A once-promising vaccine against herpes viruses has failed in a large clinical trial, researchers reported.
The vaccine had markedly reduced the risk of genital herpes disease in women in so-called serodiscordant couples, in which one partner had the virus and other did not, according to Dr. Robert Belshe of St. Louis University in St. Louis, Mo., and colleagues.
But in a large study intended to mimic the general population of uninfected women, vaccine efficacy against disease was only 20 percent, the researchers reported in the Jan. 5 issue of the New England Journal of Medicine.
"We're really disappointed by the results," study co-author Dr. Peter Leone of the University of North Carolina in Chapel Hill told MedPage Today. But, he said, "it's the reason we do clinical trials."
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The vaccine showed some efficacy against herpes simplex-1 (HSV-1), but not against herpes simplex-2 (HSV-2), the researchers reported.
Since both viruses are common and clinically indistinguishable, Leone said, the vaccine probably would have a limited public health benefit and won't be pursued.
He said researchers probably will need to take a "different type of vaccine approach" in order to find something that works against both viruses.
In general, HSV-2 is regarded as more worrisome since it tends to recur more than HSV-1 and also is associated with an increased risk of acquiring HIV.
In the two earlier clinical trials, among discordant couples, the vaccine showed efficacy of 73 percent and 74 percent against genital disease (caused by either virus) among women who did not have antibodies against HSV-1 or HSV-2. There was no effect in men.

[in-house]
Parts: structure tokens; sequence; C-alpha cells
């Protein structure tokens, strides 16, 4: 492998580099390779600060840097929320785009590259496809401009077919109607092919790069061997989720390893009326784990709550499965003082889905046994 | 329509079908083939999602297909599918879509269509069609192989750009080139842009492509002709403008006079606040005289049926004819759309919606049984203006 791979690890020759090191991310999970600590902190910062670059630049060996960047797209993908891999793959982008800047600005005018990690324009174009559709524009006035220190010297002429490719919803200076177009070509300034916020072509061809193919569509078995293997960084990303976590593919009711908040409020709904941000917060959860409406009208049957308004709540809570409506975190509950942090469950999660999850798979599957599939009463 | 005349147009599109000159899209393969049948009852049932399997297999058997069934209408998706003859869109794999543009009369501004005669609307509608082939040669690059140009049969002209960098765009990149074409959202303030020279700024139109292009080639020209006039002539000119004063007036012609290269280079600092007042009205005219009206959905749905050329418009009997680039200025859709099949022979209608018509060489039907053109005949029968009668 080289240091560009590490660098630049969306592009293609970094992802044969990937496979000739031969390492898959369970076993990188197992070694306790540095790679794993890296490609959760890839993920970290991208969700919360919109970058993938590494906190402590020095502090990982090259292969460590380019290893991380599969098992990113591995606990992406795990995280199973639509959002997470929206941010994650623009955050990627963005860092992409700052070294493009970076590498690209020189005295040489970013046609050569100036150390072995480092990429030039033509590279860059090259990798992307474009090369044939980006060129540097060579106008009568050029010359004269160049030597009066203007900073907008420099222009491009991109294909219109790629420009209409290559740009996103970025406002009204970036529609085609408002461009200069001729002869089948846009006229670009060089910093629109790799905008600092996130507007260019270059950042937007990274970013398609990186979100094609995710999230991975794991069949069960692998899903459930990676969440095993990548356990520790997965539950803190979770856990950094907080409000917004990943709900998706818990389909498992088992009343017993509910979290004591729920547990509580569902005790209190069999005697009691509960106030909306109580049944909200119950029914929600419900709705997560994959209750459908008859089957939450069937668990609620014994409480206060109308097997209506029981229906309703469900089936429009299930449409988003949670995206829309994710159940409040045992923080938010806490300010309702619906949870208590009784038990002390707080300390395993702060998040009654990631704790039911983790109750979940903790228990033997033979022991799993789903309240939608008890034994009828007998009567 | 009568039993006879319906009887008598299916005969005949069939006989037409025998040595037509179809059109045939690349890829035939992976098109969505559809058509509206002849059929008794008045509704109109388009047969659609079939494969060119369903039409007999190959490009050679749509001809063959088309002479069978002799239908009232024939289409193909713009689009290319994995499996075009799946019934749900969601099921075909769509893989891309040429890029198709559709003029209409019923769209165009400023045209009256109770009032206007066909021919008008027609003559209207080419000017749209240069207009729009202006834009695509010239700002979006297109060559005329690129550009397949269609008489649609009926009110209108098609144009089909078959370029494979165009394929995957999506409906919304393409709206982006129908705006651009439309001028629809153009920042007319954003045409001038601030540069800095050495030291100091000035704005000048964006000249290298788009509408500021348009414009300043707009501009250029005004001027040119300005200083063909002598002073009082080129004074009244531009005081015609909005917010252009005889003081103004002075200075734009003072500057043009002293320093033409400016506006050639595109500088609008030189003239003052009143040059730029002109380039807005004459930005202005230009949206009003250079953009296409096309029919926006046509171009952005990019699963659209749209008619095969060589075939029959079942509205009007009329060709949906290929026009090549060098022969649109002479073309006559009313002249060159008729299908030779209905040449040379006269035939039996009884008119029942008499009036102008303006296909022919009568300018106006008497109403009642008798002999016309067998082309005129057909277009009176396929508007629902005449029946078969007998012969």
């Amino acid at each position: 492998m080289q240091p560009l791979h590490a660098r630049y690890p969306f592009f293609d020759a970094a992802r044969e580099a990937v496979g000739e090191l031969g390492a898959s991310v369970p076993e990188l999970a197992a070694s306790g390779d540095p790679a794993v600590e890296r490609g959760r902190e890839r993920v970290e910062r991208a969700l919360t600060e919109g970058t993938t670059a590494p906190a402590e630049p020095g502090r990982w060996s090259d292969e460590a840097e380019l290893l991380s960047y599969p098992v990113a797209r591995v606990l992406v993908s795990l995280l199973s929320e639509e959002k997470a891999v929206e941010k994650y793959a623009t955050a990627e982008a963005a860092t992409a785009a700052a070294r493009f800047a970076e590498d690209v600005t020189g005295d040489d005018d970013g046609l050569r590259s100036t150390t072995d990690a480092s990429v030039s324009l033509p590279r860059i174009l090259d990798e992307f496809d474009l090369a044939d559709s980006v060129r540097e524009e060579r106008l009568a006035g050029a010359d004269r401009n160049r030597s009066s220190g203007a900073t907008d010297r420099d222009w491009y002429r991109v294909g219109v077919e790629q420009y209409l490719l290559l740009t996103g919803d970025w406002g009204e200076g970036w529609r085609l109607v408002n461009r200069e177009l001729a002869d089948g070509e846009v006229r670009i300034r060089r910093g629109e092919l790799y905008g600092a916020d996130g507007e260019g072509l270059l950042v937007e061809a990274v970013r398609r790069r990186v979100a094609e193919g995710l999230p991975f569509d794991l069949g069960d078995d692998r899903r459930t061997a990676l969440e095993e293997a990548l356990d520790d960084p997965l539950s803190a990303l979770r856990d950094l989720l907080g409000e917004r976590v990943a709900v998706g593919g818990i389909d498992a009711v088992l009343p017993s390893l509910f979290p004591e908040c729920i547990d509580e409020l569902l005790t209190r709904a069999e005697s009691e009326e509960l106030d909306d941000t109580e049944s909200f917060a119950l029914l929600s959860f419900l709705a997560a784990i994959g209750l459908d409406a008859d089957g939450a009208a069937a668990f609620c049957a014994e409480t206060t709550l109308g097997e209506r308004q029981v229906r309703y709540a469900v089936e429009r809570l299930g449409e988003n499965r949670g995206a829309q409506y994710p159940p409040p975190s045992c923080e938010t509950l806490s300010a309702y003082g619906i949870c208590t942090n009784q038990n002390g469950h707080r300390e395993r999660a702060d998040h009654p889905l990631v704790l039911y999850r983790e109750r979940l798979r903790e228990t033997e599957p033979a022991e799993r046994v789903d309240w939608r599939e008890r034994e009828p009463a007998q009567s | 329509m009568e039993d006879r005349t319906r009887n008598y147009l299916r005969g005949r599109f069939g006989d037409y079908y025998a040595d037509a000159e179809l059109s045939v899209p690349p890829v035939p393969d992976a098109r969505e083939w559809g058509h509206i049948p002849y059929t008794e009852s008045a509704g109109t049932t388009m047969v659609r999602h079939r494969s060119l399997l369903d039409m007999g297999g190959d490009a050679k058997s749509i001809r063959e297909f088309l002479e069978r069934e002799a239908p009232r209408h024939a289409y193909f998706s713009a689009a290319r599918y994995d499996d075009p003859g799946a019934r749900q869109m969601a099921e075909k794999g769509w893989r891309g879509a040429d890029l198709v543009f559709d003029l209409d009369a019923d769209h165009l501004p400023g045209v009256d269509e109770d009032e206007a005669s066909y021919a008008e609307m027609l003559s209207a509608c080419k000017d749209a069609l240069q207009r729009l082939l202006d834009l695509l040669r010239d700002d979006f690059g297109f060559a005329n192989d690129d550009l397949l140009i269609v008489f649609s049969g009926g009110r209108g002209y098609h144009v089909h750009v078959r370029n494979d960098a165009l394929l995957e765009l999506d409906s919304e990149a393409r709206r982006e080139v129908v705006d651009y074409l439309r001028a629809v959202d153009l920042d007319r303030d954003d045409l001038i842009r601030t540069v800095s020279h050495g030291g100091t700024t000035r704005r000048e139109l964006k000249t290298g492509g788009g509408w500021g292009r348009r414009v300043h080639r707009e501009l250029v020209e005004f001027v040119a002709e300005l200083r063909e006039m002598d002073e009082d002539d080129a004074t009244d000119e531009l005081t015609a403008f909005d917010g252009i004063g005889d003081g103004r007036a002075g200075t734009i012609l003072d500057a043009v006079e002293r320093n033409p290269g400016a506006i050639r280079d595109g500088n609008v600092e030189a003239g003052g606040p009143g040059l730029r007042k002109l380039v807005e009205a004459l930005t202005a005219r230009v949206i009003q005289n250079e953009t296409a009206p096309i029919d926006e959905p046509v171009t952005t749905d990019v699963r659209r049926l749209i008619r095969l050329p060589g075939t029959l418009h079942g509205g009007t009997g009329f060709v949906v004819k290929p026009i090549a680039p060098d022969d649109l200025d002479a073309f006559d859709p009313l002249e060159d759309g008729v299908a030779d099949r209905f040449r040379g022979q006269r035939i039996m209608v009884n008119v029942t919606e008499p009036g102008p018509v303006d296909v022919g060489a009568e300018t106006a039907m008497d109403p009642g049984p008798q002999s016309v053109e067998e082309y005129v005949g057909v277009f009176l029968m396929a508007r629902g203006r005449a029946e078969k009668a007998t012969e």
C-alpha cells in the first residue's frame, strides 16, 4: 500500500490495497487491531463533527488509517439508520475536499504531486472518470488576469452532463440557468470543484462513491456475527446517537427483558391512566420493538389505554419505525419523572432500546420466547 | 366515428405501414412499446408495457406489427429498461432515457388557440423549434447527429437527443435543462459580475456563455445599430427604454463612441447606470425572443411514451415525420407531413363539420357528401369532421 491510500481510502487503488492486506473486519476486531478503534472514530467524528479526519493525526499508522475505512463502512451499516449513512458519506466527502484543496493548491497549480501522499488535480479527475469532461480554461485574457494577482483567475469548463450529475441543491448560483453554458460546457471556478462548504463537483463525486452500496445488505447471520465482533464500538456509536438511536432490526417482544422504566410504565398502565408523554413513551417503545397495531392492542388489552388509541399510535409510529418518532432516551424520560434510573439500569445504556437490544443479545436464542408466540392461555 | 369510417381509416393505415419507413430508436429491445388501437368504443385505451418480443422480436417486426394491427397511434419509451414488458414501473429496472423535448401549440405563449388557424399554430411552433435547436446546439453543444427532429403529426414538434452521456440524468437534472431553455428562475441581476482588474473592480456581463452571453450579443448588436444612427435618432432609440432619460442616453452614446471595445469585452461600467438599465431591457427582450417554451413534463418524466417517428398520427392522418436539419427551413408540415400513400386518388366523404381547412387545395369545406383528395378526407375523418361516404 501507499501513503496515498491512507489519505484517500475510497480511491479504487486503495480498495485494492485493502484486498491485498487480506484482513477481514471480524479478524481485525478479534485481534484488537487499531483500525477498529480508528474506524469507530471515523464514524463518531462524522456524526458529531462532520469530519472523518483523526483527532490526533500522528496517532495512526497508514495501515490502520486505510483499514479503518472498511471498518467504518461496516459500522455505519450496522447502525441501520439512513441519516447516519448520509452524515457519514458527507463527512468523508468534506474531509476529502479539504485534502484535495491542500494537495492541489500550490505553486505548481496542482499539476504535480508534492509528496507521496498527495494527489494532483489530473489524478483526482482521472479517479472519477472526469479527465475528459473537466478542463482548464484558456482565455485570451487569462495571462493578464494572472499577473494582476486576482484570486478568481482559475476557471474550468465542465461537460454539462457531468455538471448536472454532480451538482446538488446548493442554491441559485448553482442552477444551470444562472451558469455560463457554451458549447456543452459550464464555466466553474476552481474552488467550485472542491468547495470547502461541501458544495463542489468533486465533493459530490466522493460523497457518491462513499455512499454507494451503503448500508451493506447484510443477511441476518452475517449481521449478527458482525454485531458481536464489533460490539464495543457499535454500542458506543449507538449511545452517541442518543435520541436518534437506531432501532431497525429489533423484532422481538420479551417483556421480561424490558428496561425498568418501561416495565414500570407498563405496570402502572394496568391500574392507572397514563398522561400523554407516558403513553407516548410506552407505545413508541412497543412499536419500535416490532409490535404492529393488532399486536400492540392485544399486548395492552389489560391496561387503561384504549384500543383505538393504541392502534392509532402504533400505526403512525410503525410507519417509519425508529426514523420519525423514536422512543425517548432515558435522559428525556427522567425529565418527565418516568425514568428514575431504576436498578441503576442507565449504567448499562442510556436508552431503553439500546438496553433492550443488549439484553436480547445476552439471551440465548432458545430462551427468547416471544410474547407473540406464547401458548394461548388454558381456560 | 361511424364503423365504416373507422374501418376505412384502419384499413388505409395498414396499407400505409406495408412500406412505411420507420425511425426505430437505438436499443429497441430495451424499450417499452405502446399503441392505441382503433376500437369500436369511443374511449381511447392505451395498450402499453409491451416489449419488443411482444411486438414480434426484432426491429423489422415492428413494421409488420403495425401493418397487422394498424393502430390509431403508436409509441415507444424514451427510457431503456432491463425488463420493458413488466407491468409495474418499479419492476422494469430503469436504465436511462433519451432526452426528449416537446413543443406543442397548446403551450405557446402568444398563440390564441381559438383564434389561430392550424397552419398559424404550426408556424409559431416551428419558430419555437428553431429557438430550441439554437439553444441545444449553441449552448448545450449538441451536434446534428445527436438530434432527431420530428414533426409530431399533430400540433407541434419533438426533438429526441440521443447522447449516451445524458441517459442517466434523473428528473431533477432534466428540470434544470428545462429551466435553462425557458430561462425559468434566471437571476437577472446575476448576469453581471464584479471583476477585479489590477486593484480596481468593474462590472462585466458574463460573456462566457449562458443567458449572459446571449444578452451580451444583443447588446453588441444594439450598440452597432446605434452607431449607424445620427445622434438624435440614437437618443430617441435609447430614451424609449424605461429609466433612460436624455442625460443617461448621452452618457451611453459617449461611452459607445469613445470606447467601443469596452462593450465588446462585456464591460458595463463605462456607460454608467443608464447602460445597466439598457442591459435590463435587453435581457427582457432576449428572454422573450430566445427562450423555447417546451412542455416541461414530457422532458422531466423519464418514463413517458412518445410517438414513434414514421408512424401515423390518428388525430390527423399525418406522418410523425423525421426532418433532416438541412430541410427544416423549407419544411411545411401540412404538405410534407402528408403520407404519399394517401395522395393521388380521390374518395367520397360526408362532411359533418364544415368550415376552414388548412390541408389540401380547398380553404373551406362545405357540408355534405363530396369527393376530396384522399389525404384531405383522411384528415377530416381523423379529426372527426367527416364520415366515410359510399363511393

For this study, the researchers enrolled 8,323 women, ages 18 to 30, who did not have antibodies to either virus. They were randomly assigned to the herpes vaccine or to a hepatitis A vaccine.
The primary endpoint was occurrence of genital herpes disease due to either HSV-1 or HSV-2.
Overall, the vaccine was just 20 percent efficacious in preventing genital herpes disease
It was 58 percent efficacious against disease caused by HSV-1 but had no effect against HSV-2 disease
Overall, the vaccine protected against infection with an efficacy of 22 percent, but that was driven by a 35 percent efficacy against HSV-1 infection. There was no effect against HSV-2 infection
The researchers noted that the findings are "puzzling in view of the previous two studies involving discordant couples" -- both of which showed efficacy against HSV-2.
Leone said the difference might be a function of exposure among women in those trials, since by definition their male partners were infected with one of the two viruses.
Such exposure might have led to a cellular immune response even though it was not enough to cause the women to develop antibodies, he said.
The vaccine led to a robust antibody response against HSV-2, he noted, but those very antibodies "may have blunted any protective effect of the cellular immune response."
Interestingly, there were only two cases of HSV-1 disease in those two studies (one in each), the researchers noted, so that it was impossible to evaluate efficacy against that virus.
In other words, the overall efficacy rates of about 74 percent were based entirely on efficacy against HSV-2.